The Game Ready technology also offers convenience for its users. The complete kit is portable and can operate off of a battery pack, so it can be used on the field, in the car, on the bus, or on an airplane. Because the system is easier to apply, more comfortable, and less messy than ice packs, athletes and patients are more likely to comply with their rehabilitation programs.
Professional trainers using the Game Ready system report that they consistently see their athletes recovery times cut in half from what they would expect for the injuries they commonly treat. Stan Conte, trainer for Major League Baseball's San Francisco Giants, is one of the trainers who have had newfound success in getting players back on the field. I've seen a two-fold increase in recovery rates, Conte claims. Guys that normally would have been out for a week are back in half the time. Today, more than 60 professional sports teams (including the Green Bay Packers, New England Patriots, Philadelphia Flyers, Boston Bruins, Atlanta Hawks, and the Sacramento Kings), 70 universities, and nearly 200 individual professional athletes (including Warren Sapp of the Oakland Raiders and Corey Maggette of the Los Angeles Clippers) have purchased Game Ready systems. In addition, the U.S. Olympic Training Centers, Navy SEALs, and the San Francisco Ballet have latched on to the new cooling technology.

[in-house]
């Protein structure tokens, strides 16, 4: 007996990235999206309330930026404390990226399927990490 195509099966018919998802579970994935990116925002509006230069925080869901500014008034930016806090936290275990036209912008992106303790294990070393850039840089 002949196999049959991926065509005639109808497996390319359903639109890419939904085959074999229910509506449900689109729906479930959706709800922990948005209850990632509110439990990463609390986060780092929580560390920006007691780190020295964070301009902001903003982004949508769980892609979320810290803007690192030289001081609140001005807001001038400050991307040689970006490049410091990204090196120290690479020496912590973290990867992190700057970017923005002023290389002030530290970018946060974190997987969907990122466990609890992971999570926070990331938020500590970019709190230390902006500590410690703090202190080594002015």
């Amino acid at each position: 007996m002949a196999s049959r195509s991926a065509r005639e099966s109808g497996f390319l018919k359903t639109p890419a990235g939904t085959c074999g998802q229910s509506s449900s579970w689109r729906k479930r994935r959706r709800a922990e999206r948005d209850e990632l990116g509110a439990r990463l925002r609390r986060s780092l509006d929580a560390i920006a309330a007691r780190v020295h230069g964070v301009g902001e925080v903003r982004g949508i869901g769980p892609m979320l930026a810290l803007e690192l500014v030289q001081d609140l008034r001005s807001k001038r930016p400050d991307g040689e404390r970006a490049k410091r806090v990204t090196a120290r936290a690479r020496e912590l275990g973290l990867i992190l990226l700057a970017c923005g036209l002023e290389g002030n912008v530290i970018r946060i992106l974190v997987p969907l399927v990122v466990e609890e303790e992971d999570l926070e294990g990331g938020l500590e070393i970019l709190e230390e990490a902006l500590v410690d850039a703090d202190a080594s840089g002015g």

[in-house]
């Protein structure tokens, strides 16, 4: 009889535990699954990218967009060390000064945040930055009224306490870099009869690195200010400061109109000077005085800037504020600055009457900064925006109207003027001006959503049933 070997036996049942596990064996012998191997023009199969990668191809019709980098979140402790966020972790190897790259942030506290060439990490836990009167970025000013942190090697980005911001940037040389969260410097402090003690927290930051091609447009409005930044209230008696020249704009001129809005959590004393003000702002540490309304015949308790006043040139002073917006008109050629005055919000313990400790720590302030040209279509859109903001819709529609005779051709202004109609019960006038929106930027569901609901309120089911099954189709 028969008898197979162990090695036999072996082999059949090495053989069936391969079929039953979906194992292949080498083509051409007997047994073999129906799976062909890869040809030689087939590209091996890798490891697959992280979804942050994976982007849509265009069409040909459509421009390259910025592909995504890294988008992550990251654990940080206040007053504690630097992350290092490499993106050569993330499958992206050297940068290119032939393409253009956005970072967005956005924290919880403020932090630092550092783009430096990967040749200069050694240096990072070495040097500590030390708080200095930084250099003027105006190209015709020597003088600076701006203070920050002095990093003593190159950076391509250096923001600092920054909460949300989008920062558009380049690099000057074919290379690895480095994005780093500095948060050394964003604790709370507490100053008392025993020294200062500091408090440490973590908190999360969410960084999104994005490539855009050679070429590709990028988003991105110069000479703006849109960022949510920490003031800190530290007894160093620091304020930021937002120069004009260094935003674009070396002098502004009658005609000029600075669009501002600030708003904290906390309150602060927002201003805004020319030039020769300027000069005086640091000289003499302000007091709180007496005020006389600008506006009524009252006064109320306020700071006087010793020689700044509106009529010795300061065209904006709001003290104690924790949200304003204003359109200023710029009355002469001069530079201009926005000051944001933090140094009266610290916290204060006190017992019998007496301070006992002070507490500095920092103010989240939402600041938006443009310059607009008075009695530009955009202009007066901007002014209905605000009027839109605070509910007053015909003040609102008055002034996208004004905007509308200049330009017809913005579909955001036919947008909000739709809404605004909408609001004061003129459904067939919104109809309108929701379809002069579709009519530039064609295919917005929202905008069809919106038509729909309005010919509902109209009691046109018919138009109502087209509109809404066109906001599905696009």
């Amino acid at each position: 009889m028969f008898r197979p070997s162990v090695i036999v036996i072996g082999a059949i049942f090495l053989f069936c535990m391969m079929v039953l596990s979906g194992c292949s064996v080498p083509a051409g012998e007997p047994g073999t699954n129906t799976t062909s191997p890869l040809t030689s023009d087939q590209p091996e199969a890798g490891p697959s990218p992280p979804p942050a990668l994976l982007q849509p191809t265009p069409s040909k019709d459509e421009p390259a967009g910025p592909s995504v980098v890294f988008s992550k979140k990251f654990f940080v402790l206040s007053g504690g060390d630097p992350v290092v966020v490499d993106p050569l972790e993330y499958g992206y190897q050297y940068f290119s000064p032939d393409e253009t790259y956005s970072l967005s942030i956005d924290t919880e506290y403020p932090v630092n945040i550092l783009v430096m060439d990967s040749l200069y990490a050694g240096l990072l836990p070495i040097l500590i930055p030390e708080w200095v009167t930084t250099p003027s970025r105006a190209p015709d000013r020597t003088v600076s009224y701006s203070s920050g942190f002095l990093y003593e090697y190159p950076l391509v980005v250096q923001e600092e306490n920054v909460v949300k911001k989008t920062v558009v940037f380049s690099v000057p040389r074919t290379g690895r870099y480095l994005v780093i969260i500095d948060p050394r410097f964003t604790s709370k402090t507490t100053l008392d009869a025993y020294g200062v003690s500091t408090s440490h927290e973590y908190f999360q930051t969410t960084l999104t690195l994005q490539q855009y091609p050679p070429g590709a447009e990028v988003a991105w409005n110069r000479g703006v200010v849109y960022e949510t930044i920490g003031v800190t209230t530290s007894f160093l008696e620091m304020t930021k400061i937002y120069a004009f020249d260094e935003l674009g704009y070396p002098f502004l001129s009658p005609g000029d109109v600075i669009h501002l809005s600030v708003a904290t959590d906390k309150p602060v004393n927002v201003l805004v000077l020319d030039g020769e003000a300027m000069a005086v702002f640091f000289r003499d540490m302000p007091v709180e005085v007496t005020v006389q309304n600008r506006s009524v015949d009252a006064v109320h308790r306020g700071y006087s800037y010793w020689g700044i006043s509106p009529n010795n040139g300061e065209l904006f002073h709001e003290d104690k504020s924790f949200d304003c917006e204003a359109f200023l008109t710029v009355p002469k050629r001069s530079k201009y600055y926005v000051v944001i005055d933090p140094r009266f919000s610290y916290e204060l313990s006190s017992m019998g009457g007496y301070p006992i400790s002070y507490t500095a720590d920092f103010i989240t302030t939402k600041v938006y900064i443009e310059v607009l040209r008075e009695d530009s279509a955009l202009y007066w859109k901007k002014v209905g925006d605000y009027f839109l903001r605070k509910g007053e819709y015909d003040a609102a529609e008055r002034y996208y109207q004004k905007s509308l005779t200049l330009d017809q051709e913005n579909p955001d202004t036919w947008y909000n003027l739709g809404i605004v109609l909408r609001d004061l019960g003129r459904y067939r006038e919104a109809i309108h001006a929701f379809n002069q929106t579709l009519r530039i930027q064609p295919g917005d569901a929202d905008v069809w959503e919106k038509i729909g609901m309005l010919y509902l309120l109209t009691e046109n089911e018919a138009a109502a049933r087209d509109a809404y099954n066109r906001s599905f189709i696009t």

While the Game Ready Accelerated Recovery System is getting plenty of use in the world of sports, the CoolSystems team has introduced a sister product that is getting an abundance of attention off the field. The Recharge Active Cooling System reduces core body temperature, which can alleviate the symptoms associated with MS and other neurological disorders. Employing the same space suit ingenuity that offers precise temperature and pressure control within a flexible garment for astronauts and the same cooling principles of the Game Ready product, the Recharge system is comprised of a hooded vest that attaches to a control unit when cooling is required. The garment features a hidden cooling function so that it looks like ordinary outerwear when disconnected from the control unit.